Ahluwalia gathered people from the entire village and threatened to expose the family and have them arrested. The accusers had not bargained for the intervention of a powerful outsider. Cowed down, they admitted the witch-hunt was a charade and publicly apologized to Balia. It was an exceptional case and she was able to return to her village.
Only a handful of India's 28 states, like Jharkhand and Bihar, have a law against witch-hunting.
"The biggest handicap is that in most of the states, there is no law under which the police can book those who are accused of witch-hunting," Ahluwalia said. "This is an attempt to murder. But in the absence of a law, the police register the complaint under the relatively mild Section 323. Let's say I slap you today, then I am booked under 323, and if I say you are a witch, make you eat excreta, parade you naked in public and beat you till death, then also I am booked under 323."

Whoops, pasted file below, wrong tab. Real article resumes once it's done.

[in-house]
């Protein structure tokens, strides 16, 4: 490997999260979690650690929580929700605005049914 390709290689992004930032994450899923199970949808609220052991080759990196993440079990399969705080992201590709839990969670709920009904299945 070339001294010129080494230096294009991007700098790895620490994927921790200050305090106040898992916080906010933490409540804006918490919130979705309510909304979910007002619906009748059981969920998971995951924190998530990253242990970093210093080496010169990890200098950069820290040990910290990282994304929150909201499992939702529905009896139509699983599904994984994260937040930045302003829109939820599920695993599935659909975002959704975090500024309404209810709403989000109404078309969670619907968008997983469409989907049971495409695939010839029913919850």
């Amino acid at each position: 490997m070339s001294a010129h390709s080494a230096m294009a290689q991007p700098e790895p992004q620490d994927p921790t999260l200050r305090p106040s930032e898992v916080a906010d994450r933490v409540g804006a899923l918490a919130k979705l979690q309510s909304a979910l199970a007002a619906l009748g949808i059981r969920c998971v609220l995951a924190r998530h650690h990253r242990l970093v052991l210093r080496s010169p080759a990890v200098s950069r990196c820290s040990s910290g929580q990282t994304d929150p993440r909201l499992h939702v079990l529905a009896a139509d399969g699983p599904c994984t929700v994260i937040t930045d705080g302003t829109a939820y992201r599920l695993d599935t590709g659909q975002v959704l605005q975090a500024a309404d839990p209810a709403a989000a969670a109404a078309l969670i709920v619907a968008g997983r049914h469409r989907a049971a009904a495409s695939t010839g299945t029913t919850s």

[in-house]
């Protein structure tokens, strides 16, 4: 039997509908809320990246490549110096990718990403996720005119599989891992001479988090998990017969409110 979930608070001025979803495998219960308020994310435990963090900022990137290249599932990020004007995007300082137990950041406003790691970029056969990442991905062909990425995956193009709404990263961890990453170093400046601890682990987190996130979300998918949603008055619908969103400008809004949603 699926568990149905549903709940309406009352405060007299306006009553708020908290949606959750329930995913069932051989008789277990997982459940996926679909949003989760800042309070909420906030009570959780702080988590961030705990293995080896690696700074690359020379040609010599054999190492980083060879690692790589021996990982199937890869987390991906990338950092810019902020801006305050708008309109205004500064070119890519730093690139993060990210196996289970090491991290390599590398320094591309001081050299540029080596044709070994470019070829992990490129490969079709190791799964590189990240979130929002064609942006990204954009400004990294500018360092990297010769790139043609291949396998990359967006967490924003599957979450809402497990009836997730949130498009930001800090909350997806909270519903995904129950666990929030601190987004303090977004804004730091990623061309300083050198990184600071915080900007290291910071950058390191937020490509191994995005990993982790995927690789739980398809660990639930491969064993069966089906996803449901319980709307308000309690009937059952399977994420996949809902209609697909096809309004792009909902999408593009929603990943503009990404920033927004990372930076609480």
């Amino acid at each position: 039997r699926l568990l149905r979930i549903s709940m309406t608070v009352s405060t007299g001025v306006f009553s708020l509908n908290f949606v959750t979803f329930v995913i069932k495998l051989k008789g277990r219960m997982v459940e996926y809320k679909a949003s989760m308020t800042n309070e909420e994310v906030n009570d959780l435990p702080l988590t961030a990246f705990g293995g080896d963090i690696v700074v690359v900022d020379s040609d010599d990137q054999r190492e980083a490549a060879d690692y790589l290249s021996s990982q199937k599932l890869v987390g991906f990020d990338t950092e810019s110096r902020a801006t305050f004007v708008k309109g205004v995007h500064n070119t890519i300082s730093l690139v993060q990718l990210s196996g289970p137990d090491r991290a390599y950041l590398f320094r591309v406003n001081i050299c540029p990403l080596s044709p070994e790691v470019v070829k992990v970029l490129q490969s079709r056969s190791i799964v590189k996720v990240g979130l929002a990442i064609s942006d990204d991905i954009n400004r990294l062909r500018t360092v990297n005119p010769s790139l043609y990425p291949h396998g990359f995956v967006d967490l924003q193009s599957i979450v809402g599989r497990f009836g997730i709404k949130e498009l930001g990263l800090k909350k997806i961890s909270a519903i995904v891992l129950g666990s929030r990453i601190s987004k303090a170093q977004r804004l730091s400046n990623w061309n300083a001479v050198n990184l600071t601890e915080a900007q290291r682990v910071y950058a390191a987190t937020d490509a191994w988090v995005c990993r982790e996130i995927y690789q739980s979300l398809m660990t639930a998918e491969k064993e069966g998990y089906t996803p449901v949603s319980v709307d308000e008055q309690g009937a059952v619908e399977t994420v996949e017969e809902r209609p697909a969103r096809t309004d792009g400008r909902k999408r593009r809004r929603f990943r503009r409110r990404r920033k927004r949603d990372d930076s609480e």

The maximum penalty for a 323 offense is a jail term up to one year and a fine of 1,000 rupees, about $25. In Rajasthan, the state commission for women has submitted a draft bill to the state government to stiffen penalties; the bill calls for a 10-year prison term for those who harm a woman in a witch-hunt.
"A large number of these cases take place in Rajasthan, yet the draft bill is lying with the government for over a year now and it is still not passed," said Kavita Srivastava, the national secretary of New Delhi-based People's Union for Civil Liberties, the oldest human rights organization in India. "This reflects the significance the state government has attached to the issue."
Less than 2 percent of those accused of witch-hunting are actually convicted, according to a study by the Free Legal Aid Committee, a group that works with victims in the state of Jharkhand.